Market conditions required UNFI to acquire a national distributor, Spinner told shareholders. The distributor's business of selling natural products and services to retailers had matured, he said.

"Better for you products had become mainstream; our customer base needed diversification; and ultimately, we knew that scaled services and a wider variety of products would continue to differentiate UNFI as the supplier of choice," Spinner said.

He acknowledged, though, that the integration has been difficult. "2019 was a humbling year," Spinner said.

UNFI, Teamsters square off as Supervalu contracts end

UNFI Supervalu Workers Unite Teamsters Local 414 drivers, warehouse and maintenance workers, totaling 158 members, went on strike Dec. 12 at UNFI’s DC in Fort Wayne, Ind., alleging that the wholesaler engaged in unfair labor practices.

A Teamsters strike at a United Natural Foods Inc. distribution center in Indiana has brought work stoppages to facilities in two other states amid ongoing labor issues from UNFI’s integration of Supervalu.

Teamsters Local 414 drivers, warehouse and maintenance workers, totaling 158 members, went on strike Dec. 12 at UNFI’s DC in Fort Wayne, alleging that the wholesaler engaged in unfair labor practices. The local’s contract expired on Sept. 14. Then yesterday, Teamsters 414 extended pickets to UNFI DCs in Hopkins, Minnesota, and Green Bay, Wisconsin, whose 850 combined Teamsters members honored the picket line.

“Many of our members have decades of experience at this facility, and we've never seen the company act with such disrespect,” George Gerdes, Teamsters 414 secretary-treasurer, said in a statement. "We will not stand idly by while UNFI flagrantly disregards workers' rights and federal labor law. We're ready to do what it takes to protect our rights in Fort Wayne and the rights of UNFI workers across the country."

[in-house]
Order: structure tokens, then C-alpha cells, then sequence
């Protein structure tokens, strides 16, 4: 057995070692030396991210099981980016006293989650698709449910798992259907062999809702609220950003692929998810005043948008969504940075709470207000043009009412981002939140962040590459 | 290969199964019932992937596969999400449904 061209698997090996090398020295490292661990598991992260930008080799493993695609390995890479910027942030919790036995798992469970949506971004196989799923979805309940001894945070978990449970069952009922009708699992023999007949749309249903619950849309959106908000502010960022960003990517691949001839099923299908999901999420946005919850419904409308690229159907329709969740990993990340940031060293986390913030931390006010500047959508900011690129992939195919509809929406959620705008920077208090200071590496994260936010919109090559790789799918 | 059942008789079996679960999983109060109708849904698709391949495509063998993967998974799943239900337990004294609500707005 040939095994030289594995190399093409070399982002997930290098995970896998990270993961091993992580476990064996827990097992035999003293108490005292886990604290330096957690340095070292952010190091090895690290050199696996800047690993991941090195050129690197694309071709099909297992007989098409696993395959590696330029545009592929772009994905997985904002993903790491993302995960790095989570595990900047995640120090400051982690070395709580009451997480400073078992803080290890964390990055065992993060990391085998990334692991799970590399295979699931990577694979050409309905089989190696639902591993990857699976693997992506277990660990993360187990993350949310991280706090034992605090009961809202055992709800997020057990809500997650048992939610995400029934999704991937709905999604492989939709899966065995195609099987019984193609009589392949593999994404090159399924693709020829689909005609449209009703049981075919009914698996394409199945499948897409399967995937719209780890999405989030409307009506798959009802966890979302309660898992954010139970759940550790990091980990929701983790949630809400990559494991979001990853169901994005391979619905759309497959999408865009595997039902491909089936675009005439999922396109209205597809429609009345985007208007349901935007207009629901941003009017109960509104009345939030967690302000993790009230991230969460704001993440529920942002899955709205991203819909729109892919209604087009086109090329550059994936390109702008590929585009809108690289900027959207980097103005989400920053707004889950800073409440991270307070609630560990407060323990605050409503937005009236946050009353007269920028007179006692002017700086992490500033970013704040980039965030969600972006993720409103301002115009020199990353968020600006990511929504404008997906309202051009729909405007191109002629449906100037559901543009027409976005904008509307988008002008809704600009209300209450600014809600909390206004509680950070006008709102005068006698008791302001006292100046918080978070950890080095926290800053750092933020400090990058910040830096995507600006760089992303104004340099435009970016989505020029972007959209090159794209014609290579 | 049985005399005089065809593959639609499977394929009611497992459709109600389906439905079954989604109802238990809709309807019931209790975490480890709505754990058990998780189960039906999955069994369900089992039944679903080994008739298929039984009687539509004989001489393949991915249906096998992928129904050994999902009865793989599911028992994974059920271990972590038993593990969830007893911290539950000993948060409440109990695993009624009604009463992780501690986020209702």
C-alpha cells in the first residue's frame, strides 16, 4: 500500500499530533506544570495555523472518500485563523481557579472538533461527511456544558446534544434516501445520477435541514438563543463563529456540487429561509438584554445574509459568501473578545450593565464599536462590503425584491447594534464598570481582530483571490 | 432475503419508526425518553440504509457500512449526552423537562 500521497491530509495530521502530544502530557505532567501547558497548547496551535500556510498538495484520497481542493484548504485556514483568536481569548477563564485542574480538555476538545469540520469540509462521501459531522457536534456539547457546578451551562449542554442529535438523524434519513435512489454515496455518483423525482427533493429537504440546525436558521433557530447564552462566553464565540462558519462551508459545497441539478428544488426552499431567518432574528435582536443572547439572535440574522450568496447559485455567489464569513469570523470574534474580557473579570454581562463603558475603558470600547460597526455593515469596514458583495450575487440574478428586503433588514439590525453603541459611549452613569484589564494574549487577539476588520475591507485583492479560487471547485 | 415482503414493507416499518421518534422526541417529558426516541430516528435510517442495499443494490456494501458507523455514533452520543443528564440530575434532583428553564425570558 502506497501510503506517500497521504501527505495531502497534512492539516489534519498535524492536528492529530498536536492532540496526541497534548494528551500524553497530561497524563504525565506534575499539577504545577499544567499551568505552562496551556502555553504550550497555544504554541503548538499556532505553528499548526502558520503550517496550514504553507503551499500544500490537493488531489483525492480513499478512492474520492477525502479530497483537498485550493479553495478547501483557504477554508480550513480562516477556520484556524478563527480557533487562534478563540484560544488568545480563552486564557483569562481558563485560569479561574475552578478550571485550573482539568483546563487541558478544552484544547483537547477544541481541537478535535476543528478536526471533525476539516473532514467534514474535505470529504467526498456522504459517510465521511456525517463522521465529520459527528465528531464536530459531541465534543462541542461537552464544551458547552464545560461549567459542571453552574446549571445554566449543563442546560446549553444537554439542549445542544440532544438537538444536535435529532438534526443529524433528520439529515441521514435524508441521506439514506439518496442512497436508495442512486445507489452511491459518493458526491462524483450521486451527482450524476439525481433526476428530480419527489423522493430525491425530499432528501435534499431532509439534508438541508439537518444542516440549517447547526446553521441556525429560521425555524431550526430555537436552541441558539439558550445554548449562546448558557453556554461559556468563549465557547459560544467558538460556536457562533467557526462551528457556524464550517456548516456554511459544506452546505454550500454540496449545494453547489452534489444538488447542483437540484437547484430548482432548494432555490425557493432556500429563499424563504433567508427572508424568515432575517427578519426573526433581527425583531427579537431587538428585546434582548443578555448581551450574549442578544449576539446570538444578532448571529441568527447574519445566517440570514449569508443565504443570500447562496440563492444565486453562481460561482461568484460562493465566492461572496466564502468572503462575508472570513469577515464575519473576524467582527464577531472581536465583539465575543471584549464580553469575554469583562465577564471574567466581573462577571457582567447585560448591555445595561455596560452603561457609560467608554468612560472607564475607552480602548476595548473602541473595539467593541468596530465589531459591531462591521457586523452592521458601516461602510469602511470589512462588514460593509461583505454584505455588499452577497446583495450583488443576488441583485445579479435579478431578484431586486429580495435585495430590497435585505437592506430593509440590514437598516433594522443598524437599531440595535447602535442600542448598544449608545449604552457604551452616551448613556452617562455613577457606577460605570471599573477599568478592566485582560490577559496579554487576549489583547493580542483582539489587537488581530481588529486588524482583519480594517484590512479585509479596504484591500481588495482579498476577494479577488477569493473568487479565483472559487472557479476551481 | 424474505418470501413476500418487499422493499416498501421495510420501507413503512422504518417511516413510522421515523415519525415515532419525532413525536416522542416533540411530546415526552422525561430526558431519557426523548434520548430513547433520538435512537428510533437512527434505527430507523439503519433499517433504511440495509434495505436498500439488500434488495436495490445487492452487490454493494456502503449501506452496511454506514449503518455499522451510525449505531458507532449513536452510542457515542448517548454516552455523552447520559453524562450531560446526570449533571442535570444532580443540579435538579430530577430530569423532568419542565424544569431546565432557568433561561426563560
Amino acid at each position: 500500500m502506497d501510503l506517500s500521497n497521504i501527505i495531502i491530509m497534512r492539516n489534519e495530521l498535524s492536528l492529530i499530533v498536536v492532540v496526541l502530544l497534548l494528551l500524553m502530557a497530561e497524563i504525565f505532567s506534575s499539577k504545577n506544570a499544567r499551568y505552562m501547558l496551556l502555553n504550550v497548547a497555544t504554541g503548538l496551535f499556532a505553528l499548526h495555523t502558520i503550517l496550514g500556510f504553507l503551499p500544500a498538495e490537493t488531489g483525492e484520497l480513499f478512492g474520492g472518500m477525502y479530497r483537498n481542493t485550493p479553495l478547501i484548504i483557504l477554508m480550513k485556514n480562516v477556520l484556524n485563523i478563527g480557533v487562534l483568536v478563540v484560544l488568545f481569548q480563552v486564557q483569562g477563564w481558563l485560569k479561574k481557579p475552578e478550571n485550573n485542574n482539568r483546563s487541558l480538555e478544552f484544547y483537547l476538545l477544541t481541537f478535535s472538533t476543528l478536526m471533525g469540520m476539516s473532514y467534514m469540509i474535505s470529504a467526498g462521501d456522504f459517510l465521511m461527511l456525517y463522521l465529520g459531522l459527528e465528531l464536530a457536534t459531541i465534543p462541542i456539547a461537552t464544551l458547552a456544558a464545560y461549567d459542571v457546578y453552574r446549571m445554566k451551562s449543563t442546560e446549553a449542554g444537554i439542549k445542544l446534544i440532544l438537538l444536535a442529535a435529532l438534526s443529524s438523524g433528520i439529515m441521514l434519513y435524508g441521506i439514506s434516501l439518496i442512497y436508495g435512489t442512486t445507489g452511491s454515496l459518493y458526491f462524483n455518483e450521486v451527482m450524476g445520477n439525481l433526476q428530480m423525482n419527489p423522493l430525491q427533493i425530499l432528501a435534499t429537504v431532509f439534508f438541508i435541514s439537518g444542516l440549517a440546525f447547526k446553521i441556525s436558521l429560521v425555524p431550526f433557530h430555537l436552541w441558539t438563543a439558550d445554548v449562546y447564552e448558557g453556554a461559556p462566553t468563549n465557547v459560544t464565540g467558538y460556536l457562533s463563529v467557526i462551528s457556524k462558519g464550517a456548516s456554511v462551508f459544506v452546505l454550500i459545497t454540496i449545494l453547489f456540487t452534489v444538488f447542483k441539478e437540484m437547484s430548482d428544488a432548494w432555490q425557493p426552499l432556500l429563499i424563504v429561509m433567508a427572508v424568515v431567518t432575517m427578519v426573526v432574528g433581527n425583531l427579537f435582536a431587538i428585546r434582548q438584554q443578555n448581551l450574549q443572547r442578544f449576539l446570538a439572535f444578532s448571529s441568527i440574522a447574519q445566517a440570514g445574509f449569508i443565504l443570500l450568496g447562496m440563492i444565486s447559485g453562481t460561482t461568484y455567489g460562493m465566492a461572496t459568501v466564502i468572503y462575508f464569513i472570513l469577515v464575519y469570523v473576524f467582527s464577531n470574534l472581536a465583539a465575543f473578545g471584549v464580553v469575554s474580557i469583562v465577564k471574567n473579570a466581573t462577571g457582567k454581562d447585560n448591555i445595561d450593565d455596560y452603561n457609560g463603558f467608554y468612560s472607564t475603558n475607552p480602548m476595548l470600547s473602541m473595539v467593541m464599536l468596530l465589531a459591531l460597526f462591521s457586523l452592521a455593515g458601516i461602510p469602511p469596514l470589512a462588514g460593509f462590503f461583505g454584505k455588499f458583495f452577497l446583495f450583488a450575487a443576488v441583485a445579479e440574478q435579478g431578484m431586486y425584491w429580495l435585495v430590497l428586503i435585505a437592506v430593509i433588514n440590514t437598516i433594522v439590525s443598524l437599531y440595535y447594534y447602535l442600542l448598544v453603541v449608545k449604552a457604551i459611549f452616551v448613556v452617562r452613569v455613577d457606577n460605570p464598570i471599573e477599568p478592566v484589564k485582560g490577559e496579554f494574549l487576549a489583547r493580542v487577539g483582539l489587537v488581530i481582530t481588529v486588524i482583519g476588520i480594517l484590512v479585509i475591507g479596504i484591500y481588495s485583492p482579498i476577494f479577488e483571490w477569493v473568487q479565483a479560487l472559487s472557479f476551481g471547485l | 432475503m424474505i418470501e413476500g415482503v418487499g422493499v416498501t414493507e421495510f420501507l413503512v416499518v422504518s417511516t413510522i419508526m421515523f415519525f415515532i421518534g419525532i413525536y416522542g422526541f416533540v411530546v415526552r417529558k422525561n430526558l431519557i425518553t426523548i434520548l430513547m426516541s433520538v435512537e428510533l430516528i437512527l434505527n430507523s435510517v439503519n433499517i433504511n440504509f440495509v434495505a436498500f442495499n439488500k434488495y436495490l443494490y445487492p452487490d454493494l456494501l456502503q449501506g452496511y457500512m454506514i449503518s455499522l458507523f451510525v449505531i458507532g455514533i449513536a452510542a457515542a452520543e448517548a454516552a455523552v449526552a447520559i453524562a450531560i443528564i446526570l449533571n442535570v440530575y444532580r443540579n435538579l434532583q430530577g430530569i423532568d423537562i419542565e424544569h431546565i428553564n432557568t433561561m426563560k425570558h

UNFI’s Fort Wayne DC supplies food and other products to grocery stores in Indiana, Illinois, Ohio, Michigan, West Virginia and Kentucky. The Hopkins facility, with more than 700 Teamsters Local 120 members, serves the Cub Foods supermarket chain, and the Green Bay DC, with 150 Teamsters Local 662 members, supplies Festival Foods stores.

Teamsters Local 414 drivers, warehouse and maintenance workers, totaling 158 members, went on strike Dec. 12 at UNFI’s DC in Fort Wayne, Ind., alleging that the wholesaler engaged in unfair labor practices.

UNFI calls strike 'unnecessarily reckless'

“It is regrettable that Teamsters Local 414 decided to initiate an illegal strike after refusing for months to sit down with us and despite our efforts to bargain in good faith to reach a new contract agreement in Fort Wayne,” UNFI Chief Legal Officer Jill Sutton said Dec. 12 in a statement. “Local 414 took this action before UNFI was even able to deliver a proposed wages and benefits package. While this decision is unnecessarily reckless, UNFI is implementing robust contingency plans to maintain business continuity and support our customers and local communities. Meeting customer needs is our top priority, and UNFI is dedicated to taking necessary actions toward this end despite this unlawful union activity.”